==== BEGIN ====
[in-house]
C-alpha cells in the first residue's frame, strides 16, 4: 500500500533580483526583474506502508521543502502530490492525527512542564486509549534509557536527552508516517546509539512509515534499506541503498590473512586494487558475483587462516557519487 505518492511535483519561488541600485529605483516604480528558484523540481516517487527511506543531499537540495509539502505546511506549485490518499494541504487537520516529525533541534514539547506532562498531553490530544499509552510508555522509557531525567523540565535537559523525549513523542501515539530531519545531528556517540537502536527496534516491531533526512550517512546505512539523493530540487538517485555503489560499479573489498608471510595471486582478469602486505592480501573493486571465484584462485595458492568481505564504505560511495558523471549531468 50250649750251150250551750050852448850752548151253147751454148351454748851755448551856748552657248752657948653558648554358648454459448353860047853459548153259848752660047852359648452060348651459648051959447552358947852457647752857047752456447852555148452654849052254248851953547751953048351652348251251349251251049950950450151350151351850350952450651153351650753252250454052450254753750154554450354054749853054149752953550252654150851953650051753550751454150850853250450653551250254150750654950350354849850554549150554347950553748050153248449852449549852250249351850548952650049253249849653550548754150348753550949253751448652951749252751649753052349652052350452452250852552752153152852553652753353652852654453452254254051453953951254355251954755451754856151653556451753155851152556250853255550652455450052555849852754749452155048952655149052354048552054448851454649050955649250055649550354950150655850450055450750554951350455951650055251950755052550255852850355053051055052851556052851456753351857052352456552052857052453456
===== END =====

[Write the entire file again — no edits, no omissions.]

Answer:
[in-house]
C-alpha cells in the first residue's frame, strides 16, 4: 500500500533580483526583474506502508521543502502530490492525527512542564486509549534509557536527552508516517546509539512509515534499506541503498590473512586494487558475483587462516557519487 505518492511535483519561488541600485529605483516604480528558484523540481516517487527511506543531499537540495509539502505546511506549485490518499494541504487537520516529525533541534514539547506532562498531553490530544499509552510508555522509557531525567523540565535537559523525549513523542501515539530531519545531528556517540537502536527496534516491531533526512550517512546505512539523493530540487538517485555503489560499479573489498608471510595471486582478469602486505592480501573493486571465484584462485595458492568481505564504505560511495558523471549531468 50250649750251150250551750050852448850752548151253147751454148351454748851755448551856748552657248752657948653558648554358648454459448353860047853459548153259848752660047852359648452060348651459648051959447552358947852457647752857047752456447852555148452654849052254248851953547751953048351652348251251349251251049950950450151350151351850350952450651153351650753252250454052450254753750154554450354054749853054149752953550252654150851953650051753550751454150850853250450653551250254150750654950350354849850554549150554347950553748050153248449852449549852250249351850548952650049253249849653550548754150348753550949253751448652951749252751649753052349652052350452452250852552752153152852553652753353652852654453452254254051453953951254355251954755451754856151653556451753155851152556250853255550652455450052555849852754749452155048952655149052354048552054448851454649050955649250055649550354950150655850450055450750554951350455951650055251950755052550255852850355053051055052851556052851456753351857052352456552052857052453456